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What Happens When a Stock...

8 Quick and Easy Answers for 8 Common Stock Questions


Investors sometimes encounter questions they aren’t sure how to answer. If you were ever stuck not knowing what happens when a stock splits, or why it was delisted, we compiled a quick and easy cheat-sheet you can use, both for yourself, or to educate others.

So, what happens when a stock

Splits or Reverse Splits

A stock split occurs when a company decides the value of its shares are priced too high, and they want them to feel more affordable, boosting the demand for the stock (and often raising the overall price).
When a stock splits, its value splits accordingly, so a 2-1 split means for every share you had, you now have 2, each valued at 50% the original price, a 3-2 split means for every 2 shares you’ve had, you now have 3, each valued at 66% the original price, and so on.
A reverse split is an exact opposite to a split, meaning that in a 1-10 split a trader with 1000 shares will now have 100 shares, but each share will be valued at 10-times the pre-split value. This is done when a company’s share value drops below a certain threshold and they are worried they might be delisted. If after the reverse split an investor has a number of stocks too low to reverse-split - they will receive a cash equivalent to the number of stocks they “lost”.


A trading halt is a decision made by an exchange to temporarily stop the trading of a particular stock to assure fair trading conditions or to balance buy and sell orders. Another body that can issue a trading halt is the United States’ Securities and Exchange Commission (SEC). The SEC can issue a halt for up to ten days if it considers trading a stock poses a financial risk to the public. This is usually done when a publicly-traded company fails to issue annual financial statements or their quarterly reports.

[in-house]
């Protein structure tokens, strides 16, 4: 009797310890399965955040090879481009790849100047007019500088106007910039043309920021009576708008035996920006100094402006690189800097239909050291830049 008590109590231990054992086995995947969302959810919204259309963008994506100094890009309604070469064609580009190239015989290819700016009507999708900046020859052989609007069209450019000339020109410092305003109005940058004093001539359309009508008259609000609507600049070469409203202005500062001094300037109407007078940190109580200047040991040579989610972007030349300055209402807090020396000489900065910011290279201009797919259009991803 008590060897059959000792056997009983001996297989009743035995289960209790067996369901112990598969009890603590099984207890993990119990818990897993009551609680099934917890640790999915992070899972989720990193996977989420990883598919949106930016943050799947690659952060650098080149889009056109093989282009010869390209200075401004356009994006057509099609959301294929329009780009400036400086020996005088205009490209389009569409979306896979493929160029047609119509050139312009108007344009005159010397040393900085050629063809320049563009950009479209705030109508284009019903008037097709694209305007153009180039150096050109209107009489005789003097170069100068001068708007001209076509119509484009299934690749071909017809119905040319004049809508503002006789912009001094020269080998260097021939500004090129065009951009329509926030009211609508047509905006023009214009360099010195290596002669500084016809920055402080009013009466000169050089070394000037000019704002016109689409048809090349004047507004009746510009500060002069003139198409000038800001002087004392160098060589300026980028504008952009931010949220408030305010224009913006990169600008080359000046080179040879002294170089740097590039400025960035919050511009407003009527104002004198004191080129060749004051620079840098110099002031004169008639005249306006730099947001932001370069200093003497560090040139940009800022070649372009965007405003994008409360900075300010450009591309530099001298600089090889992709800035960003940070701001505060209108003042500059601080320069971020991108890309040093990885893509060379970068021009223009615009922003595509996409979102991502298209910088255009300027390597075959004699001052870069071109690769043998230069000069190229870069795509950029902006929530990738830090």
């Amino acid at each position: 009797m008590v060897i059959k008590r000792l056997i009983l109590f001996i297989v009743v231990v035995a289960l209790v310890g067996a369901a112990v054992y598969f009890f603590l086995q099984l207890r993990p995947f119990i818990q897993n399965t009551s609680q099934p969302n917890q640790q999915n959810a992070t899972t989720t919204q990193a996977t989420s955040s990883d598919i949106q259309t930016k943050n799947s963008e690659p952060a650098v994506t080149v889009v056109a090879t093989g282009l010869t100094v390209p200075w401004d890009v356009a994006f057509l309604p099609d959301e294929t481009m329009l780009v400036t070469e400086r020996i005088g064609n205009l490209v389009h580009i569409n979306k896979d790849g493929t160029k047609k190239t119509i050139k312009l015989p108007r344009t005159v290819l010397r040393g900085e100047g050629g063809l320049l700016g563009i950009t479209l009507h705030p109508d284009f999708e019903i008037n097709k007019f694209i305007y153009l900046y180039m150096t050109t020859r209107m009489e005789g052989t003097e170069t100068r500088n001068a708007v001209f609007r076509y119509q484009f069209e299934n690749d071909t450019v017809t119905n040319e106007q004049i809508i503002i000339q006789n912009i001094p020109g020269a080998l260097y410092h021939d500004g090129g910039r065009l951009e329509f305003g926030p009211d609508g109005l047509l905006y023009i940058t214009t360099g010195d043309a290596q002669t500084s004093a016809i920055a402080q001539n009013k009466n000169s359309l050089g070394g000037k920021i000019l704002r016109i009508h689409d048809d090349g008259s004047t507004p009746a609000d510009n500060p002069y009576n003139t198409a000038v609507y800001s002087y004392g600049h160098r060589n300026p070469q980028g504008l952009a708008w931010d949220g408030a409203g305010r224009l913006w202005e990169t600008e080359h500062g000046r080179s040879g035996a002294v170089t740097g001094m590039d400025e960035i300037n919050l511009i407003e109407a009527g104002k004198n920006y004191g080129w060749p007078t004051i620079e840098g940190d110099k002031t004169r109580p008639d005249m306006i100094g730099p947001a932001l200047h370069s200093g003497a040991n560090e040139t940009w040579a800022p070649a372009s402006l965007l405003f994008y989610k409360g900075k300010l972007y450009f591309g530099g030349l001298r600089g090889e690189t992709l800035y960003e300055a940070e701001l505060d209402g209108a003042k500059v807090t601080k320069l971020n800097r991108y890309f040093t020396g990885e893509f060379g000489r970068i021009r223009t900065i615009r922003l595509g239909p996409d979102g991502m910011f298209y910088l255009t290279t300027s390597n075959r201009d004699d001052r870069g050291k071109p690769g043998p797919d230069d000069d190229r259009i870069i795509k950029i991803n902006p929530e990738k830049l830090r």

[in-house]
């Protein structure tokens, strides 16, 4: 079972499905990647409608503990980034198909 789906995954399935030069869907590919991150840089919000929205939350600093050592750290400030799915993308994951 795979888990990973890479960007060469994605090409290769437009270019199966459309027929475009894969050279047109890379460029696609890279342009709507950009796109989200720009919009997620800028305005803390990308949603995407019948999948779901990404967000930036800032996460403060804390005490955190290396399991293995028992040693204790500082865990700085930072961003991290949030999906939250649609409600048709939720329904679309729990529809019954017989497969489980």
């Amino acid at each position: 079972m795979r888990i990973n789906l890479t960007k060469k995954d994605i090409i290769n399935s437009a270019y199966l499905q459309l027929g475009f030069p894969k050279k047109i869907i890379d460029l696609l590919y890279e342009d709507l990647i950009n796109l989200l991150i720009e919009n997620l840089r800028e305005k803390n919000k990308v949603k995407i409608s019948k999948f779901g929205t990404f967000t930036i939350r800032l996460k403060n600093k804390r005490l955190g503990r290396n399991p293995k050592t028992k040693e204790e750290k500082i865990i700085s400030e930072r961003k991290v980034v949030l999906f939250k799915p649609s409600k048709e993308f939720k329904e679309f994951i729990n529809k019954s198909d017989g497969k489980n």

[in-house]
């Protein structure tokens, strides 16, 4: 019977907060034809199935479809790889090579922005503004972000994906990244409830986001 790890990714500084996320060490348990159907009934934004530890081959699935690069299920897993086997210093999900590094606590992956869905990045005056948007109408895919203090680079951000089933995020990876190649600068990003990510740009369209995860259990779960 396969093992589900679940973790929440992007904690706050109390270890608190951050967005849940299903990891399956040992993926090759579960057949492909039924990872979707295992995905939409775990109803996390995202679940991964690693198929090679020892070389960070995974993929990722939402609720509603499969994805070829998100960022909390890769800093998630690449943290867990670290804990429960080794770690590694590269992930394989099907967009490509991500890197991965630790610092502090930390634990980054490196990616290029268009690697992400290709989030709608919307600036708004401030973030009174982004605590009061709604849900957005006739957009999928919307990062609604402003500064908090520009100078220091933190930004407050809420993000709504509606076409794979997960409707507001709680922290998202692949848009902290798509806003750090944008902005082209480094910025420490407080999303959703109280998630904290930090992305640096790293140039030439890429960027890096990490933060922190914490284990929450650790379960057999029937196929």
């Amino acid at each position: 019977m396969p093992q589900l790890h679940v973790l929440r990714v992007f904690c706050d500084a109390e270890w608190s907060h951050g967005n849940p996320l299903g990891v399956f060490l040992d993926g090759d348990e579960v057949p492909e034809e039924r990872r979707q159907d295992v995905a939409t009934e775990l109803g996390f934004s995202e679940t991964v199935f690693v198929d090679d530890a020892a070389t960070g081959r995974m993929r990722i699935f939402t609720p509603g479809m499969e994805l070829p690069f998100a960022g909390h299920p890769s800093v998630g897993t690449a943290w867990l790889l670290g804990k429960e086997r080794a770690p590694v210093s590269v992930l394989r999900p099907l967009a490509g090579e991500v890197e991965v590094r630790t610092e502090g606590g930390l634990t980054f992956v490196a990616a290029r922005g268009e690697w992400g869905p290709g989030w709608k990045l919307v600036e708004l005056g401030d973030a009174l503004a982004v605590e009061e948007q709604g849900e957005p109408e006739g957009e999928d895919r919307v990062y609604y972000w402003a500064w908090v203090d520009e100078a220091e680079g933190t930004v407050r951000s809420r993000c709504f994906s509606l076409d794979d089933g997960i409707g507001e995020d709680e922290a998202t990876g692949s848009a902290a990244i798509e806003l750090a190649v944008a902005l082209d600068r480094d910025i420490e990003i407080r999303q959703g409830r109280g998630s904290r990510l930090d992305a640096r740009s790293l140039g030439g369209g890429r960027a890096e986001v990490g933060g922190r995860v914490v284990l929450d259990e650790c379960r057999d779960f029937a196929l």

A stock is delisted when it no longer meets the exchange’s listing requirements. Exchanges have different listing requirements, such as minimal stock price, offer a minimal number of stocks, etc. Failure to meet these requirements results in the stock’s delisting from that exchange. 
Delisted stocks can either be traded on the Over-the-Counter Bulletin Board (OTCBB) or via the pink sheets system. Delisted stocks also lose much of their value as the delisting results in lowered investor confidence, and is often viewed as a step towards bankruptcy.

Hits 0

When a stock’s value goes down to 0, the effects depend on whether you hold a long position or a short one. If you own the stock (long) - you’re investment goes down to 0 along with the stock. However, if you’re holding a short position - this is a best-case scenario, as you’ll be making 100% gains on it.


Oversold or Overbought

An oversold stock is one that analysts feel is being traded below its true value. This can happen when traders lose faith in the company or industry, while an experienced analyst can see the price-earnings ratio (P/E) has gone down below that of the sector or index.
An overbought stock is one that analysts feel is being traded above its true value. An overbought stock is expected to experience a correction. The best indicator here is when the P/E ratio goes above the sector or index.

Moves from OTC to a Major Index

Unlike physical exchanges such as Nasdaq or the NYSE, the OTC market is a network of companies that mostly trade in low-priced stocks. When a company decides to move to a major exchange it must first meet the exchange’s listing requirements (minimum stock value/quantity of available stocks, etc.).
There are different reasons why a company would choose to move to a different exchange, but the main one is to increase its visibility and liquidity.

Added to an Index

Once a stock is added to an index, such as the S&P 500 or DJIA, its visibility, liquidity, and volume, alongside its price often increase. It also usually means another stock gets removed from the index.

A Company Goes Bankrupt

When a company declared bankruptcy, it is required to sell its assets to pay off its debts. There’s an order of whom gets paid first amongst lenders:

  1. Secured creditors
  2. Unsecured creditors
  3. Bondholders
  4. Preferred shareholders
  5. Regular shareholders

It’s important to note that regular shareholders rarely get paid as most of the available funds go to other lenders first. If payment is still possible, a common shareholder will be compensated based on the proportion of ownership of the company’s shares.

Did you find the answers you were looking for? Is there anything else you want to know about stock behavior? Let us know in the comments below.

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